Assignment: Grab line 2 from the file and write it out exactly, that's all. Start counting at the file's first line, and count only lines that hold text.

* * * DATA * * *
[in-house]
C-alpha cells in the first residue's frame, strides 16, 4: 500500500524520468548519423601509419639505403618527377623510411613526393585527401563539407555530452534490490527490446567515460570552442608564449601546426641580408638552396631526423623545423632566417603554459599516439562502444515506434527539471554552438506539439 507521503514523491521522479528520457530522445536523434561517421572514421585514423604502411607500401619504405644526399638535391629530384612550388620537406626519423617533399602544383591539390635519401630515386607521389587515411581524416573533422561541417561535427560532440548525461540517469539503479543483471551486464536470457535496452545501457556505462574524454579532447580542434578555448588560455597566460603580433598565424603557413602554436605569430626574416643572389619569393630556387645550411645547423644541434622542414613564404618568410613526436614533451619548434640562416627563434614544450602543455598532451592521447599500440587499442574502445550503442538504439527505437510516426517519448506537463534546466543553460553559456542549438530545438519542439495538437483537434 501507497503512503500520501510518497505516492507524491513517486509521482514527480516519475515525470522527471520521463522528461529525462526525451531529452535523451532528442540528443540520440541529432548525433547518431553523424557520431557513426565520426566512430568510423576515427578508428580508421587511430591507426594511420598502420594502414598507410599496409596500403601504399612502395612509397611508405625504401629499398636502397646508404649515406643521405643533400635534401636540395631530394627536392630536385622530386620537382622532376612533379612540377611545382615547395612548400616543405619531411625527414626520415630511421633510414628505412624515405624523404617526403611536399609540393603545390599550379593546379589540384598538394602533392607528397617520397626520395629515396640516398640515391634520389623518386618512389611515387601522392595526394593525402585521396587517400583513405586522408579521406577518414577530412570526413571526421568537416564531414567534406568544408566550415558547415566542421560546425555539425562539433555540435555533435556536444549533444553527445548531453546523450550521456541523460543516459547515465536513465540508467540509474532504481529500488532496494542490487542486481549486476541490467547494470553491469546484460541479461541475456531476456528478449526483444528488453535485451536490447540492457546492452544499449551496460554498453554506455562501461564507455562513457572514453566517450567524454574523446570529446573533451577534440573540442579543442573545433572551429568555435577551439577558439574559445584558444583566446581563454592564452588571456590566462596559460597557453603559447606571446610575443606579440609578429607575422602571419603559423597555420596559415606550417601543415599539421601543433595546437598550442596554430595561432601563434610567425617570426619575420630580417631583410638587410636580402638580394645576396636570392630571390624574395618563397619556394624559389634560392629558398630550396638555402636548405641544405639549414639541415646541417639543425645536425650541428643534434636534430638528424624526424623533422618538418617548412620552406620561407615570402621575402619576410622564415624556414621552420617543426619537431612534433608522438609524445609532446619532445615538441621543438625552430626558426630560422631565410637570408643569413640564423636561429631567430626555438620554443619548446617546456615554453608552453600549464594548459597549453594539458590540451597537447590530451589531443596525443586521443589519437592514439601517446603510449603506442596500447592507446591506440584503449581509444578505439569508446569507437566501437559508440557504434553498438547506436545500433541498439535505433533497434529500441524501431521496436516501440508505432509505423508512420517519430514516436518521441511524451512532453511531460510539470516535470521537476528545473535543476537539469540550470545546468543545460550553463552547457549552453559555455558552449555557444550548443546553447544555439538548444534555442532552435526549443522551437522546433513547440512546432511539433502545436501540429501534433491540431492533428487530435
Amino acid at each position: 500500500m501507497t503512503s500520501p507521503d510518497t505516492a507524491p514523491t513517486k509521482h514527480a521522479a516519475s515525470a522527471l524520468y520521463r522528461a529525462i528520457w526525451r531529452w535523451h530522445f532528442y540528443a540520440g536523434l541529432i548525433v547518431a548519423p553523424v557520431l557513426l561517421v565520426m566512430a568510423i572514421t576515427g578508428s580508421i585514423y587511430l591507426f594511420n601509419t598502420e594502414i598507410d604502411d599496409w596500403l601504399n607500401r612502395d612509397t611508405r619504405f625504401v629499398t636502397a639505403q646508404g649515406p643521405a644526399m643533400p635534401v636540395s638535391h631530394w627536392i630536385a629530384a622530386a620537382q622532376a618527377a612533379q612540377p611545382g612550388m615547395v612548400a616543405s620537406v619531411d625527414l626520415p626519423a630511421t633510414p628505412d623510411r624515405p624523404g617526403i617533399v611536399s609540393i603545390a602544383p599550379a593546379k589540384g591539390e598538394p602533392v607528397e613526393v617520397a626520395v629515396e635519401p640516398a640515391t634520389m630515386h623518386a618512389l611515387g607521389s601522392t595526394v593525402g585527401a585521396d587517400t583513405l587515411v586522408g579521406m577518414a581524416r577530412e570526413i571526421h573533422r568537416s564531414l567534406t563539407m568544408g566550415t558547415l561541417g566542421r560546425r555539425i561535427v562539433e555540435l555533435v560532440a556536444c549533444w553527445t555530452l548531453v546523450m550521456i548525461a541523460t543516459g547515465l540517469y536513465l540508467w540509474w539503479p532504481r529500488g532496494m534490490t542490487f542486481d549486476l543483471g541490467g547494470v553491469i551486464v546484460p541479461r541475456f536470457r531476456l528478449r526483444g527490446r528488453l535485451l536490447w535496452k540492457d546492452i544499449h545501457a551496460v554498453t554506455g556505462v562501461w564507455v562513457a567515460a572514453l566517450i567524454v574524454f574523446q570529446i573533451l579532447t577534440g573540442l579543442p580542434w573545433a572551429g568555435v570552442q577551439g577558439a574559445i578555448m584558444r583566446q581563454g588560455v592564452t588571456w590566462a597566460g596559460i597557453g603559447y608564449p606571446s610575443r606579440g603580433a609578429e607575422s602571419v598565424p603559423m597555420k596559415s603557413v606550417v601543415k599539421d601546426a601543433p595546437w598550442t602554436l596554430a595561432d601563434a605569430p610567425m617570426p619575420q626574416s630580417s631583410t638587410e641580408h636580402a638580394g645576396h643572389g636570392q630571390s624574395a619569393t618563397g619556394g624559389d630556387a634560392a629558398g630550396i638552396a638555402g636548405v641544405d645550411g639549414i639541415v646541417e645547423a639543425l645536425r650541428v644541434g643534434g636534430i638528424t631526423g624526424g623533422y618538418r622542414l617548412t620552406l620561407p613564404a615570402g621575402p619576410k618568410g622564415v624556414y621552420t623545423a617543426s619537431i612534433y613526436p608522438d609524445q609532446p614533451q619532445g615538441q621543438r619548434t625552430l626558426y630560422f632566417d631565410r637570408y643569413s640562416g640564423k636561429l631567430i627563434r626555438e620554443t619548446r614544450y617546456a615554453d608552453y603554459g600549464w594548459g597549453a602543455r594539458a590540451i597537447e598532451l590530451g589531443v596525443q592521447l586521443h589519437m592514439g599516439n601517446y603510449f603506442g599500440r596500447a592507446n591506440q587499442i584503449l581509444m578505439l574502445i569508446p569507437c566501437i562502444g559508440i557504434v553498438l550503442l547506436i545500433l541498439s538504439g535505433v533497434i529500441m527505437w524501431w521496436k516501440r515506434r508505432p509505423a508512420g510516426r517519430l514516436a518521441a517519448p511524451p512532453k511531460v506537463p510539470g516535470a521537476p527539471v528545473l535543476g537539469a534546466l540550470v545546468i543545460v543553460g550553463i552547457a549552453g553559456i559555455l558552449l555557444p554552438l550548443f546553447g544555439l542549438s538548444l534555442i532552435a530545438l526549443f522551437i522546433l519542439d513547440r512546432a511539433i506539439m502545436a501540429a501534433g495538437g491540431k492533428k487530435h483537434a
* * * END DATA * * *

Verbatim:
C-alpha cells in the first residue's frame, strides 16, 4: 500500500524520468548519423601509419639505403618527377623510411613526393585527401563539407555530452534490490527490446567515460570552442608564449601546426641580408638552396631526423623545423632566417603554459599516439562502444515506434527539471554552438506539439 507521503514523491521522479528520457530522445536523434561517421572514421585514423604502411607500401619504405644526399638535391629530384612550388620537406626519423617533399602544383591539390635519401630515386607521389587515411581524416573533422561541417561535427560532440548525461540517469539503479543483471551486464536470457535496452545501457556505462574524454579532447580542434578555448588560455597566460603580433598565424603557413602554436605569430626574416643572389619569393630556387645550411645547423644541434622542414613564404618568410613526436614533451619548434640562416627563434614544450602543455598532451592521447599500440587499442574502445550503442538504439527505437510516426517519448506537463534546466543553460553559456542549438530545438519542439495538437483537434 501507497503512503500520501510518497505516492507524491513517486509521482514527480516519475515525470522527471520521463522528461529525462526525451531529452535523451532528442540528443540520440541529432548525433547518431553523424557520431557513426565520426566512430568510423576515427578508428580508421587511430591507426594511420598502420594502414598507410599496409596500403601504399612502395612509397611508405625504401629499398636502397646508404649515406643521405643533400635534401636540395631530394627536392630536385622530386620537382622532376612533379612540377611545382615547395612548400616543405619531411625527414626520415630511421633510414628505412624515405624523404617526403611536399609540393603545390599550379593546379589540384598538394602533392607528397617520397626520395629515396640516398640515391634520389623518386618512389611515387601522392595526394593525402585521396587517400583513405586522408579521406577518414577530412570526413571526421568537416564531414567534406568544408566550415558547415566542421560546425555539425562539433555540435555533435556536444549533444553527445548531453546523450550521456541523460543516459547515465536513465540508467540509474532504481529500488532496494542490487542486481549486476541490467547494470553491469546484460541479461541475456531476456528478449526483444528488453535485451536490447540492457546492452544499449551496460554498453554506455562501461564507455562513457572514453566517450567524454574523446570529446573533451577534440573540442579543442573545433572551429568555435577551439577558439574559445584558444583566446581563454592564452588571456590566462596559460597557453603559447606571446610575443606579440609578429607575422602571419603559423597555420596559415606550417601543415599539421601543433595546437598550442596554430595561432601563434610567425617570426619575420630580417631583410638587410636580402638580394645576396636570392630571390624574395618563397619556394624559389634560392629558398630550396638555402636548405641544405639549414639541415646541417639543425645536425650541428643534434636534430638528424624526424623533422618538418617548412620552406620561407615570402621575402619576410622564415624556414621552420617543426619537431612534433608522438609524445609532446619532445615538441621543438625552430626558426630560422631565410637570408643569413640564423636561429631567430626555438620554443619548446617546456615554453608552453600549464594548459597549453594539458590540451597537447590530451589531443596525443586521443589519437592514439601517446603510449603506442596500447592507446591506440584503449581509444578505439569508446569507437566501437559508440557504434553498438547506436545500433541498439535505433533497434529500441524501431521496436516501440508505432509505423508512420517519430514516436518521441511524451512532453511531460510539470516535470521537476528545473535543476537539469540550470545546468543545460550553463552547457549552453559555455558552449555557444550548443546553447544555439538548444534555442532552435526549443522551437522546433513547440512546432511539433502545436501540429501534433491540431492533428487530435